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« What I Learned About Marketing From New York Times Best Selling Author Michael Port | Main | How to REALLY Get Your Music on Blogs: Defining Your Music, Your Lifestyle, and Your Fans »
Tuesday
Jun152010

After 15 years of practice...

Since 14, I was determined to be a great singer. But my pitch was bad, my tone was bad, and everyone said I was just not a singer.

At 17, I started taking voice lessons, and practicing two hours every night. I’d go into a soundproof room for two hours of long-tones, scales, arpeggios, and practicing specific song phrases over and over.

At 18, I started touring, doing two to four shows a week, always as the lead singer. Often they were outdoor shows, sometimes with no PA system at all, so I really had to learn how to project to be heard.

At 19, I was still practicing two hours a night, but still having a problem with pitch. People kept telling me I was just not a singer - that I should give it up, and find a real singer.

Then I heard a man giving a demonstration of Indian vocal music, and his pitch was so perfect, I went rushing up to him afterwards to ask how he did it.

I said, “How are you able to hit the notes so perfectly dead-on? Are you just natually good at this?”

He said, “No! When I first started singing, not only was I not within an inch of the note - I wasn’t within a football field of the note! I was horrible!”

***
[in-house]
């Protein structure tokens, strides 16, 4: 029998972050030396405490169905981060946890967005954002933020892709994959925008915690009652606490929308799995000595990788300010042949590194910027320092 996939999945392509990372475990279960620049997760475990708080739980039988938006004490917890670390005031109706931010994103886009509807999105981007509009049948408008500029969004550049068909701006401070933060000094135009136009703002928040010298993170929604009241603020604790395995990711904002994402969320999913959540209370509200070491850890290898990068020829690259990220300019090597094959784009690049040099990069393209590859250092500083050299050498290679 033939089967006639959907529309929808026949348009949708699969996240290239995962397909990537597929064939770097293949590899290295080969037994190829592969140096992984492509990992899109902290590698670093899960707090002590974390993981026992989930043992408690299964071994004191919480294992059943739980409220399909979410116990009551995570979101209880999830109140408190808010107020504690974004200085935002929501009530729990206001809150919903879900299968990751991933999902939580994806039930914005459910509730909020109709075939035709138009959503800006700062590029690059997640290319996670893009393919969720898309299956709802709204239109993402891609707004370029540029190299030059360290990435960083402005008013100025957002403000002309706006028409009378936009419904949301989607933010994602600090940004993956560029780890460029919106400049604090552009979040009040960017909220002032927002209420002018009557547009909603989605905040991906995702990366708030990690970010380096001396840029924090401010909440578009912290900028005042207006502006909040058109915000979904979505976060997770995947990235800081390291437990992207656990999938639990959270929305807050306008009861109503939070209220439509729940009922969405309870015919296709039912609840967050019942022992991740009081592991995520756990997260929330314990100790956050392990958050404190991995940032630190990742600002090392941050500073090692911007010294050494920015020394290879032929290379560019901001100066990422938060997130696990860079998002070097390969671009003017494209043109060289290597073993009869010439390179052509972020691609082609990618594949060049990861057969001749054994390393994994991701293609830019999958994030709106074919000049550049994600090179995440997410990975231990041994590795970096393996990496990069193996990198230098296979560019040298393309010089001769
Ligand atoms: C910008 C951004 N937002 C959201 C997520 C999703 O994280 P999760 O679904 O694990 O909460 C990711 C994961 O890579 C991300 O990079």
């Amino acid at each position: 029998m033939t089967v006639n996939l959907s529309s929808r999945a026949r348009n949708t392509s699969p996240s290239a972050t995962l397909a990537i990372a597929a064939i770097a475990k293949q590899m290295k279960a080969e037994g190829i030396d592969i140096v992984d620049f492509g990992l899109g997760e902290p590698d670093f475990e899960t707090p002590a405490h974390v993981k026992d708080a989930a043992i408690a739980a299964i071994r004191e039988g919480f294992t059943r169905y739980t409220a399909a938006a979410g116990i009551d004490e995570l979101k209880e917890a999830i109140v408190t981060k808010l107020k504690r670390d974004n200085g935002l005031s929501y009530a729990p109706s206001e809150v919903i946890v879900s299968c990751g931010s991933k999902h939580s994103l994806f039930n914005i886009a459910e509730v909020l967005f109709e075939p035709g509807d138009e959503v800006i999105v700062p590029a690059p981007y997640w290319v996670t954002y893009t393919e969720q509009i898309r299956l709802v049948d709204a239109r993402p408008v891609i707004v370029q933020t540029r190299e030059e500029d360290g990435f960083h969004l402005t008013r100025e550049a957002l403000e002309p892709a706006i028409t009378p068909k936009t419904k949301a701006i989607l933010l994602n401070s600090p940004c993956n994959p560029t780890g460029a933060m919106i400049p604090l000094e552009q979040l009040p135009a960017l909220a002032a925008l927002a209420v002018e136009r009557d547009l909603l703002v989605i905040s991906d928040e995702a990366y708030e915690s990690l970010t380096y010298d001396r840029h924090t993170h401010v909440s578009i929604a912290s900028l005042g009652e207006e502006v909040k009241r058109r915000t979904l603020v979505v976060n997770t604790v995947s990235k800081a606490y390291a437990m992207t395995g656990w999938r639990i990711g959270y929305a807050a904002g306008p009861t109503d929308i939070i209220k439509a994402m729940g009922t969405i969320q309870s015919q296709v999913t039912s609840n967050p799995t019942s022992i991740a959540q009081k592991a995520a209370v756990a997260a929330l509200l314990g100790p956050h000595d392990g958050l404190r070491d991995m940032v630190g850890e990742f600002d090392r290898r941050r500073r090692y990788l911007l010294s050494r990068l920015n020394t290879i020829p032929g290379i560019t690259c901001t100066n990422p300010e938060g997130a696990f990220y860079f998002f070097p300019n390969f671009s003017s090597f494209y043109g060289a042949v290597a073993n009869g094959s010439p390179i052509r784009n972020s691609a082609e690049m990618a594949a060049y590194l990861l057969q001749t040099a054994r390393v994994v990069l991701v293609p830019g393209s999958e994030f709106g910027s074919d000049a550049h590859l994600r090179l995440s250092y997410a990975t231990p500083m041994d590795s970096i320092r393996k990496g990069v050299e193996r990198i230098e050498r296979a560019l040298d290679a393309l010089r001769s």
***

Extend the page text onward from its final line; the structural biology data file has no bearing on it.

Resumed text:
“So how did you do it?”

He jabbed a finger in my chest, and looked me in the eye. “Practice. Thousands of hours of practice, and eventually I got it. I can show you how.”

For the next year, I’d take a bus out to his place every Wednesday night as he’d teach me some esoteric ways of thinking about singing. (I mentioned them in a previous article, here.)

I continued touring for years, always as the lead singer. Still taking voice lessons with different teachers in different cities. Still practicing tone, scales and trouble spots for an hour every night.

At 25, I recorded my first album. When I gave it to someone who was a real mentor to me, he gave it a focused listen, then said, “Derek, you’re just not a singer. You really need to stop trying. Admit you’re a songwriter, and find a real singer.”

But I bounced away from that meeting unphased. I knew I just had more work to do.

I toured for three more years after that, always pushing, always practicing, always determined to be a great singer.

At 28, I started noticing that my voice was getting good! I recorded a few new songs, and for the first time, I really really liked the vocals!

At 29, I had done it. After 15 years of practice, and about 1000 live shows, I was finally a very good singer, at least by my own standards. (You can judge for yourself at sivers.org/music. Old stuff at the bottom. New stuff at the top.)

Someone who heard me for the first time then said, “Singing is a gift you’re either born with or you’re not. You’re lucky. You were born with it!”


I had to remember this story now because I’m spending most of my time doing things I’m not good at. It’s overwhelming, sometimes.

I’m really trying to be a great computer programmer, and so in awe of the people who seem to do it naturally. I’m just such a beginner.

It may take me another 15 years, but I’m determined.

Reader Comments (4)

You want to be a good computer programmer? Get on to IRC (Internet Relay Chat). I have been doing so for a number of years now and can get help at a moments notice. You may think this is cheating, but for me it means if i work on something every night, as i do it means i can continue with other tasks around new things im taking on.

Try Quakenet and the channel #w3 (Channel i started which has freelancers, business owners and newbies covering all coding and programming techniques as well as other online development terms such as SEO)

There is also #html #css #php #mysql #c++ #asp etc etc